CAMP HUMPHREYS, South Korea - Five officials from the Gyeonggi-do Office of Education visited a dining facility on Camp Humphreys, Dec. 20.
The education office’s goal is to revamp their current school meal program and potentially adopt successful food-service processes done elsewhere, such as at a U.S. military dining facility that provides for thousands of Soldiers three times a day.
“We are researching how to better use space in our cafeterias and improve how students move through the meal service,” said Dae-jin Jung, a Gyeonggi-do middle school teacher. “The automated dish return rack and the use of standardized menus were impressive.”
With standardized menus across USAG Humphreys, Soldiers know what to expect at each dining facility, said Sang Jang, operations manager, Spartan Dining Facility. This simplifies the ordering process and offers some cost savings by purchasing in bulk, he added.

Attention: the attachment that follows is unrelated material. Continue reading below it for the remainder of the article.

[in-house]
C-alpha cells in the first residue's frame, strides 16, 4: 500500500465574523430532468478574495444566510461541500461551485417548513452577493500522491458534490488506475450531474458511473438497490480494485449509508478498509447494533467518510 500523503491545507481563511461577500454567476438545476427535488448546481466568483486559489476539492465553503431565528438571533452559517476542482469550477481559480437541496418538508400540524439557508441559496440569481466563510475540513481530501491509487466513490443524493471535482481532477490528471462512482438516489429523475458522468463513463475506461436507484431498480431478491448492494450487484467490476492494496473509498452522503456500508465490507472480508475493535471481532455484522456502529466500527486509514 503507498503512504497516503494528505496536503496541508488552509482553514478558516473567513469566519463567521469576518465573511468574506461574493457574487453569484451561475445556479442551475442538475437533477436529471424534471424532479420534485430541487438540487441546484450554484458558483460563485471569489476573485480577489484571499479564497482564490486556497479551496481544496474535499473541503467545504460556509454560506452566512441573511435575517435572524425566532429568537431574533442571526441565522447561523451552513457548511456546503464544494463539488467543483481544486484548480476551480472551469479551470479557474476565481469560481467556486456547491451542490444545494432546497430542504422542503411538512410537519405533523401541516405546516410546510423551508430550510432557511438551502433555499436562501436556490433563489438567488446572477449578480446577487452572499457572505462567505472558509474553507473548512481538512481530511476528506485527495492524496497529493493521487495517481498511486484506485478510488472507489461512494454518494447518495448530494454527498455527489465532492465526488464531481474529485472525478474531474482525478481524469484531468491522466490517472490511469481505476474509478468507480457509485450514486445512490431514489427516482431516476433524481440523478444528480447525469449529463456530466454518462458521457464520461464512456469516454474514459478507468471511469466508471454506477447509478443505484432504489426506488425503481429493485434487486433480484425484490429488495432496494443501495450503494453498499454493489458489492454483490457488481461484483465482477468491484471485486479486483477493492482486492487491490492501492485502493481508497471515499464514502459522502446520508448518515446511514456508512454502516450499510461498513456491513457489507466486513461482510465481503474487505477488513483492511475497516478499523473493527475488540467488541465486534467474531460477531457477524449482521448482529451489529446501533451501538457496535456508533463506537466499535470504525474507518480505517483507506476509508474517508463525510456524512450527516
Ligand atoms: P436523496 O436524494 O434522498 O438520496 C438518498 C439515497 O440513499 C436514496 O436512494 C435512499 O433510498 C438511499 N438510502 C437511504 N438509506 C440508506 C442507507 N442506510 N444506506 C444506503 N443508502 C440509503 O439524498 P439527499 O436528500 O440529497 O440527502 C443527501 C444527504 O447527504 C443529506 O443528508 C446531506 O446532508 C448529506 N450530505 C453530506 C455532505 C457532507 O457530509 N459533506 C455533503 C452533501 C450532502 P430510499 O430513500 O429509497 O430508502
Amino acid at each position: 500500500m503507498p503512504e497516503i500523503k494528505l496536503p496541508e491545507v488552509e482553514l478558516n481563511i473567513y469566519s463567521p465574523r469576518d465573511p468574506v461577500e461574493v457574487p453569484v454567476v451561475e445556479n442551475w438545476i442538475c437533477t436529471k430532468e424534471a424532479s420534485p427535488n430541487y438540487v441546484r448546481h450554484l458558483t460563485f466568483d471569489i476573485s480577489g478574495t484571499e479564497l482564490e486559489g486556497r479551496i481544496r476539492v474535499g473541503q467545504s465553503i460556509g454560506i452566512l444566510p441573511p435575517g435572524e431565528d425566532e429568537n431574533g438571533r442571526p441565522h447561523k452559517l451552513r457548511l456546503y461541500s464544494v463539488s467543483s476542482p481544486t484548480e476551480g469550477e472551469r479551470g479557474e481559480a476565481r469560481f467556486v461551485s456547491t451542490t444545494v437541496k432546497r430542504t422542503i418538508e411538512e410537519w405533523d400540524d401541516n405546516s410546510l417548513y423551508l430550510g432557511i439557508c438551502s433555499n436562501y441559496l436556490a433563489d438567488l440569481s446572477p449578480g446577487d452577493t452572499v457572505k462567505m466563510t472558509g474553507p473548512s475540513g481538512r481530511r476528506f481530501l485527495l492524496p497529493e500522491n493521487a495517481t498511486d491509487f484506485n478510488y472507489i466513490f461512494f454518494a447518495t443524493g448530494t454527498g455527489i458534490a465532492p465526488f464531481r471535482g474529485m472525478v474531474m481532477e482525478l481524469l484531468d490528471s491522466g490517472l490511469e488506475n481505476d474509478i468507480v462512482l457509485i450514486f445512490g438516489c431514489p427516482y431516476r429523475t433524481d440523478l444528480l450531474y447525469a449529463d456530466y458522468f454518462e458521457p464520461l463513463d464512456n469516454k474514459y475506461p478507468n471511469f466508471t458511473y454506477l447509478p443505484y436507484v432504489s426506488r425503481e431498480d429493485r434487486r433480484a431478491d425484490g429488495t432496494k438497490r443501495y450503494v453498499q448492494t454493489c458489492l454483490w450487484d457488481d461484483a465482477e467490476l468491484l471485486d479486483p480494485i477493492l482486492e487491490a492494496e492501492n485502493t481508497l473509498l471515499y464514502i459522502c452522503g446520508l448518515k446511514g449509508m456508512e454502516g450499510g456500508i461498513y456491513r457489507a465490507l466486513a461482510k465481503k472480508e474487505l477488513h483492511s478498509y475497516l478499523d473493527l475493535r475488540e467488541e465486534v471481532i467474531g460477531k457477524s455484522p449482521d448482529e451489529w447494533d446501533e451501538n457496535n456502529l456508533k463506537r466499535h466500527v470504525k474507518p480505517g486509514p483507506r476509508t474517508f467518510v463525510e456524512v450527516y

During the tour, the team talked with food service workers about techniques used to encourage healthy eating habits and smart food choices. Jang highlighted the labels for each food item, which are color coded to quickly identify foods patrons should choose often or occasionally.
“I explained the difference between the food production system operated by the military and the private sector,” said Jang, who previously worked for a global hotel chain. “I hope today’s visit helps to provide better food for young students.”
The education office was also surprised to learn that select food lines offer Soldiers an option between only two side dishes and one entrée, promoting selective eating and portion control, said Yon-he Gu, a school commissioner of the Gyeonggi-do Office of Education. Even something as simple as providing calories could encourage healthier eating, she added.
“We are honored to share our system with local schools,” said Sgt. 1st Class Cesar Sumauang, Spartan Dining Facility manager. “I hope it’s helpful to them.”
The vast food options and spacious atmosphere of the military dining facilities is considerably different than the Gyeonggi-do schools, said Gu. However, the office is considering the addition of salad bars and other options to make healthy eating more appetizing to students.
Once the Gyeonggi-do schools implement some of the changes they derived from their visit, the office plans to invite Jang, Sumaung and other U.S. experts to see how they can further improve, said Gu. Even small changes to the meal program can make a large difference for local students.